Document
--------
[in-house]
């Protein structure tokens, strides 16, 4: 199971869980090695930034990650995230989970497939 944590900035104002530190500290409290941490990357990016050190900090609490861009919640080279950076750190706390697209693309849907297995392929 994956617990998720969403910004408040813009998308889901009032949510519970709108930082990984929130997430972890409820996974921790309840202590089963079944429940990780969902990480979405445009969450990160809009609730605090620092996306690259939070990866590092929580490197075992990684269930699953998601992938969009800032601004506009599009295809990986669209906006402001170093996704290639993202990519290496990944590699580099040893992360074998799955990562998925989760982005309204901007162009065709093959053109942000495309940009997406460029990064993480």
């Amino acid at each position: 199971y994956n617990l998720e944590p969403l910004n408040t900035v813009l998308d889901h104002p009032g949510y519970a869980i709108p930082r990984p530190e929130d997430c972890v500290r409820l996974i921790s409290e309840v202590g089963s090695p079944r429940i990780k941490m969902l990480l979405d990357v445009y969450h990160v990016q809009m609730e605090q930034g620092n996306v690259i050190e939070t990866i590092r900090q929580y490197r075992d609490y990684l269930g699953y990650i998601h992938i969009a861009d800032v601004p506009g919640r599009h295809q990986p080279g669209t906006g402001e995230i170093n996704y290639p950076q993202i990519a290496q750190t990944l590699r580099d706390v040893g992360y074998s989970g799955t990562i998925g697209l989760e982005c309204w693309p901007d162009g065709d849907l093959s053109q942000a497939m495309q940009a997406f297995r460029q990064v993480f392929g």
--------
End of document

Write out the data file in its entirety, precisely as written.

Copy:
[in-house]
């Protein structure tokens, strides 16, 4: 199971869980090695930034990650995230989970497939 944590900035104002530190500290409290941490990357990016050190900090609490861009919640080279950076750190706390697209693309849907297995392929 994956617990998720969403910004408040813009998308889901009032949510519970709108930082990984929130997430972890409820996974921790309840202590089963079944429940990780969902990480979405445009969450990160809009609730605090620092996306690259939070990866590092929580490197075992990684269930699953998601992938969009800032601004506009599009295809990986669209906006402001170093996704290639993202990519290496990944590699580099040893992360074998799955990562998925989760982005309204901007162009065709093959053109942000495309940009997406460029990064993480």
């Amino acid at each position: 199971y994956n617990l998720e944590p969403l910004n408040t900035v813009l998308d889901h104002p009032g949510y519970a869980i709108p930082r990984p530190e929130d997430c972890v500290r409820l996974i921790s409290e309840v202590g089963s090695p079944r429940i990780k941490m969902l990480l979405d990357v445009y969450h990160v990016q809009m609730e605090q930034g620092n996306v690259i050190e939070t990866i590092r900090q929580y490197r075992d609490y990684l269930g699953y990650i998601h992938i969009a861009d800032v601004p506009g919640r599009h295809q990986p080279g669209t906006g402001e995230i170093n996704y290639p950076q993202i990519a290496q750190t990944l590699r580099d706390v040893g992360y074998s989970g799955t990562i998925g697209l989760e982005c309204w693309p901007d162009g065709d849907l093959s053109q942000a497939m495309q940009a997406f297995r460029q990064v993480f392929g």